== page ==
Wednesday, July 21, 2004

Apple Mail and Spotlight

John Gruber reports that Apple Mail in Tiger stores each POP message in its own file (à la Claris Emailer 1.0), rather than using one mbox file per mailbox. In previous versions of Mail, messages in mbox files were searchable using SearchKit, but in Tiger the messages must be available to Spotlight—and Spotlight uses files as the unit of search. Brent Simmons wonders whether other developers will change how their applications store data, in order to make it available to Spotlight. I think that would be a shame. If Mail does in fact shift to using one file per message, it will no longer be useful to me.

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I agree, it would be a shame. I'm hoping that enough people will give feedback to apple on this and they will change how spotlight indexes.

scott anguish

in Panther mail archives it's messages in the same manner when you're using IMAP.

Call me slow, really, but why does the switch to 1 file per message cause you pain? I read the article you wrote, which basically is a how-to on archiving your email. If Mail 2.0 works like a normal Maildir-based MUA, then you should be able to archive old messages more easily than an mbox-based MUA, because you should be able to move the email files themselves, at will.

You claim that using file-per-message will slow down your file system. Depending on your choice of file system, that may indeed be true. But, have you tested this under Tiger? I remember reading a file system comparison that showed that ReiserFS3, for instance, was faster when using small files than it was with large files. I grossly oversimplify, but...

You next say that it is not convenient to browse your mail when it is stored as file-per-message. I agree, it is indeed not convenient to browse your mail files, if you are using the file system, or a text editor. However, using a Maildir-enabled MUA, the problem goes away. And, assuming that Mail 2.0 uses a text file, and also assuming that it stores the message in RFC2822 (IIRC) compliant format, then that shouldn't be a problem.

You next say that it is easy to lose track of attachments. Again, assuming Mail 2.0 uses standard maildir, the attachment is encoded within each message, just as it is in the mbox format currently used, the only difference being that the messages are stored separately. How is this a problem?

Currently, I use Mail for both an IMAP and a POP account. In the POP account, the attachment is encoded in the message, in the IMAP account, it is stored on the server. If I choose to download the attachment, I am faced then with the choice of where to store it, and I wind up having to remember later which file has what purpose. How would that be any different from Mail 2.0?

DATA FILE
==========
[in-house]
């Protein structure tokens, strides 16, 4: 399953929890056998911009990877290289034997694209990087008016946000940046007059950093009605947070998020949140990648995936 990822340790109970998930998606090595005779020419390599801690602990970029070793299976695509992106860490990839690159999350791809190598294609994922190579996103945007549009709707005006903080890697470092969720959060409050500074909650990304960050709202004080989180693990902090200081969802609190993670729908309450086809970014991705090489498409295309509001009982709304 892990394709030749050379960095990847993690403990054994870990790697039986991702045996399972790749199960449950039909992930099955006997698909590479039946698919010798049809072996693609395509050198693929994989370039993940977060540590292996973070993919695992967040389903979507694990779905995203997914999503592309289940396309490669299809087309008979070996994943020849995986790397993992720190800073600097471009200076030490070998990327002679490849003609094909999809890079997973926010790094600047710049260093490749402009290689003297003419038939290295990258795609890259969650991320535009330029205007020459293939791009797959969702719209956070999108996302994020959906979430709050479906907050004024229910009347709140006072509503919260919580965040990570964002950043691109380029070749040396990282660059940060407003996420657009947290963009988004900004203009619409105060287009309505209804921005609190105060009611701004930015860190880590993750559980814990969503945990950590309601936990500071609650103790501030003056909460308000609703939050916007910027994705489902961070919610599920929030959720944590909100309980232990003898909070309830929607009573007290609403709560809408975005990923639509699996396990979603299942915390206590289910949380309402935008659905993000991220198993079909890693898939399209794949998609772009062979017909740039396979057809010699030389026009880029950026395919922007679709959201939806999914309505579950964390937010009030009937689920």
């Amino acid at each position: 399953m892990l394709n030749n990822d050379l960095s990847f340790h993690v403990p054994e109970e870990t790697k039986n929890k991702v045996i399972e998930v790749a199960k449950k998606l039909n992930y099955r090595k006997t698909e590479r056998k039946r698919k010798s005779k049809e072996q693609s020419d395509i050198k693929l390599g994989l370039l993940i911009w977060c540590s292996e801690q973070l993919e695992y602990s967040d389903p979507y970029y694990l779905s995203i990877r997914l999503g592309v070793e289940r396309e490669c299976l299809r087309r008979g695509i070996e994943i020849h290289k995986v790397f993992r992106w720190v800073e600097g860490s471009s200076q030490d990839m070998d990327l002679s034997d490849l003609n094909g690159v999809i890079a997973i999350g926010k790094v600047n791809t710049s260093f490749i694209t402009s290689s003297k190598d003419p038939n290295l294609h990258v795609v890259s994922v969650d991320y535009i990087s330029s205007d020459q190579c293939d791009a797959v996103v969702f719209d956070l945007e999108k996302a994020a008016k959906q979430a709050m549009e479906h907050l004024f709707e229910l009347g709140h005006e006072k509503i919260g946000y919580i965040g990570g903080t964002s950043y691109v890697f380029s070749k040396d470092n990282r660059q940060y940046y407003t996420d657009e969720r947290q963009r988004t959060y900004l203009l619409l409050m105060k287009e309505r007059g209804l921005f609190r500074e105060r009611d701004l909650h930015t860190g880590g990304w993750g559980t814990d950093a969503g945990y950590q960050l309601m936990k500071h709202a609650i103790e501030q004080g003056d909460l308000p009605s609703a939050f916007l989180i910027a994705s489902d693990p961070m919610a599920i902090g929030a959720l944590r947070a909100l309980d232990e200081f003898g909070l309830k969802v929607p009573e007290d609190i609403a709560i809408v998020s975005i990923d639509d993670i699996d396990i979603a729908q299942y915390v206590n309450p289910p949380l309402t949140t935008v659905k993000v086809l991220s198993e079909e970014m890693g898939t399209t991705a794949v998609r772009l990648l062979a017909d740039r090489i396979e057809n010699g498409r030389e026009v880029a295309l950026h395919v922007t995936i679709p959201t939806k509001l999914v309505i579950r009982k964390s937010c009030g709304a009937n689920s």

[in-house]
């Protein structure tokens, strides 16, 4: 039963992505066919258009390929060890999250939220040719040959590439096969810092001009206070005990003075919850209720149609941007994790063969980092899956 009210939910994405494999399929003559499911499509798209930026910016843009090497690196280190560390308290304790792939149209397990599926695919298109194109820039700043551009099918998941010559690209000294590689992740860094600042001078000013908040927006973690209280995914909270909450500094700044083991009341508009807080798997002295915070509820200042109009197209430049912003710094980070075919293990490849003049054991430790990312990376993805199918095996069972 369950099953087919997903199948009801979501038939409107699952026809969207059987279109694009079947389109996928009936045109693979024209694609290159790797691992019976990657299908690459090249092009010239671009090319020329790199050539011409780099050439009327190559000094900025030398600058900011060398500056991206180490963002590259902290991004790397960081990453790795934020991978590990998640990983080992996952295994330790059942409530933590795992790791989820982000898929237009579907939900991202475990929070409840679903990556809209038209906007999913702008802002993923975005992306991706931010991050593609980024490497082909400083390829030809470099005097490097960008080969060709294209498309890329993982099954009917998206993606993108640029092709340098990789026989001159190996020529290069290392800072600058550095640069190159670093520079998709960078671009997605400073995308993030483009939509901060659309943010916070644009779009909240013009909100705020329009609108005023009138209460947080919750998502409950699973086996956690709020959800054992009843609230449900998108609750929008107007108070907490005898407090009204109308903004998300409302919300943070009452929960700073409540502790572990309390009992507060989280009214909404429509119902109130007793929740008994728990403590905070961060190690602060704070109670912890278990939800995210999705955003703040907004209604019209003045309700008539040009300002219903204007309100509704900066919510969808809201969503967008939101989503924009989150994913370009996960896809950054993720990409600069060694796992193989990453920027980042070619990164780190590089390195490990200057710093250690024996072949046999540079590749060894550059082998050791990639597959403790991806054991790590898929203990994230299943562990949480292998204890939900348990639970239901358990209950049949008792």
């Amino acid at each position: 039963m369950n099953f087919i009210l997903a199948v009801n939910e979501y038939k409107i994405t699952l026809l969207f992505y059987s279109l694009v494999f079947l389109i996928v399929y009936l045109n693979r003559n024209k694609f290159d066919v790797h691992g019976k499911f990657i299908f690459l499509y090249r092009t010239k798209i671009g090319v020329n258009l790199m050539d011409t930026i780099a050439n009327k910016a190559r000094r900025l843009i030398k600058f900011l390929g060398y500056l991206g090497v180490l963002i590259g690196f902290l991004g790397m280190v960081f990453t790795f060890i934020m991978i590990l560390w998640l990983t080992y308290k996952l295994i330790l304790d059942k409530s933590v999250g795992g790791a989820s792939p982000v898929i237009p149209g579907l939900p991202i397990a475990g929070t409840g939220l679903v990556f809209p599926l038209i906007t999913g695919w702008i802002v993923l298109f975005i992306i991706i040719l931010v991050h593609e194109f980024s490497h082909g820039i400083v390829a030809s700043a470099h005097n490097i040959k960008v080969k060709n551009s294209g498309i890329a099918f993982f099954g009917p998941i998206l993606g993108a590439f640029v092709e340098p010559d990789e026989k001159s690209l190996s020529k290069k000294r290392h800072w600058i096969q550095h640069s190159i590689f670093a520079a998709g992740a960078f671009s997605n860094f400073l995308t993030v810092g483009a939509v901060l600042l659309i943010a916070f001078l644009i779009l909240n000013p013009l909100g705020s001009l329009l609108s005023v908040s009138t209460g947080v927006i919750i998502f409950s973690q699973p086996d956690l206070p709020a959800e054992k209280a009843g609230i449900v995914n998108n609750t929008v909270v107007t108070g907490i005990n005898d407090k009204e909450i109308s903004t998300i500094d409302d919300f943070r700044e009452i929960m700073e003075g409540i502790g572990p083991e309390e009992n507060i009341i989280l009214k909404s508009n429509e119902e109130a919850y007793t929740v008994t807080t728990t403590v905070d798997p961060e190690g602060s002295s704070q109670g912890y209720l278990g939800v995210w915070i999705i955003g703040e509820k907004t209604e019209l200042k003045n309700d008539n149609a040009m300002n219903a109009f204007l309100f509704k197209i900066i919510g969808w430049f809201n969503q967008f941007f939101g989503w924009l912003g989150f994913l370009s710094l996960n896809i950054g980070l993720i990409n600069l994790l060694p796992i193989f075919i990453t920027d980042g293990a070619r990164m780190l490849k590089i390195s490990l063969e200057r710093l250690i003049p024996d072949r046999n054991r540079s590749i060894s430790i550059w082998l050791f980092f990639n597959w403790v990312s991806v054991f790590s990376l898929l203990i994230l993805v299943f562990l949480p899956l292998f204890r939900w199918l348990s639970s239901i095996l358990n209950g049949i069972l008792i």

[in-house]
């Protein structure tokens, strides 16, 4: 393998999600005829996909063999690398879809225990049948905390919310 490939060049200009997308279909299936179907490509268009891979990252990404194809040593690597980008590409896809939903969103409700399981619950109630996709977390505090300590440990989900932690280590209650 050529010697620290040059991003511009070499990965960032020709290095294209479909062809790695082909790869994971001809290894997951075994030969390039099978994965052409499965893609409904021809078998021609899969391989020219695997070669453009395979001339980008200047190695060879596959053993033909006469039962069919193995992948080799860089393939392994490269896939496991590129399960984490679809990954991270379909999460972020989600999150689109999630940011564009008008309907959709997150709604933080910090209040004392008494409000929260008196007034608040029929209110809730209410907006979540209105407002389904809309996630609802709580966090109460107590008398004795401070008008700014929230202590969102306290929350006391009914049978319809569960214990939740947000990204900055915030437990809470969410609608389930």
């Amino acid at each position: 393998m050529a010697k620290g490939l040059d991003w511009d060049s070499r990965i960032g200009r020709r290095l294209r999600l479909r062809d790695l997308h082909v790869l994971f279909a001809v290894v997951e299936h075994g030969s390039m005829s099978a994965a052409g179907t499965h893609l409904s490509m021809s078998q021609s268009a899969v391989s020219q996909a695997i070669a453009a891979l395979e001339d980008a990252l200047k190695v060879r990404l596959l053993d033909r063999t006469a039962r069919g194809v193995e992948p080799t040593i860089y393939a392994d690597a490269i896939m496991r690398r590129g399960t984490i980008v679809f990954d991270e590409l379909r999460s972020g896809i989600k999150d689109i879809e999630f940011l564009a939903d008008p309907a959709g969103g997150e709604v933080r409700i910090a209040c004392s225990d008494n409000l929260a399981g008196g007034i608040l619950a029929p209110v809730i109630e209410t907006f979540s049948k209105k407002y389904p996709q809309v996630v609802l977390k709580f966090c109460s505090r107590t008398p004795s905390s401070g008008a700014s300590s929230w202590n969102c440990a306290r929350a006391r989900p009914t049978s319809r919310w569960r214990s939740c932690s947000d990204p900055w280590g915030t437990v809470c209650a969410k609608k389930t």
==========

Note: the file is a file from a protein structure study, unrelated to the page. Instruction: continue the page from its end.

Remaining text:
Your final argument, that the tools for searching text are not currently optimized for searching email, is rather the point of Spotlight, I would have thought. Does Spotlight give you the ability to perform file system operations on the files you've found? If so, then you shouldn't have too much of a problem dealing with your email files. You would be able to move your email files somewhere useful, tar-and-zip them, burn the archive to CD, etc., etc., once you've used Spotlight to find the relevant files.

It seems to me that your reaction to the Maildir format news is premature. I'm sure we'll run into a bunch of surprises, and I'm also sure we'll run into a bunch of bugs, but I believe that your objections to Mail 2.0 are either not as bad as you think they are, or they will be handled gracefully in some way.

Of course, that's an awful lot of assumptions and suppositions on my part, too... :)

I've used e-mail programs that use one file per message with HFS+, and it's just not a pleasant experience when there's a lot of mail. The minimum file size overhead wastes disk space. I do not want to slow down backups and synchronizations by adding more than a million files to my home directory. And I think, but may be wrong, that this will make Mail slower. It made me happy when Apple started shipping its OS X Java VM with a few .jar files instead of thousands of .class files. :-)

Obviously, if Mail 2.0 uses a file per message, then it will become convienent to browse and search mail in that format. The attachment problems are specific to the programs mentioned in the article, and they don't apply when using Maildir format.

Well, hopefully it will all work out, and Apple will manage to tweak Tiger's performance in the right directions.

And if not, well, there's always, um, Mutt or something...


I have 21,000+ mails in Tiger mail right now, with no slowdown whatsoever. It works just fine for me..

Michael Cox

What I'm looking for is a separate application which will archive apple MAIL into dated folders. Is this redundant? Is it better simply to leave all my email in the mbox folders in apple mail and use spotlight? What if I want to have the mail available in text or rtf format for other applications (and not do it one by one using Save As...)? Any suggestions would be welcomed:

Richard Crisp

I have neary 10,000 mails it it is a LOT quicker than Entourage!

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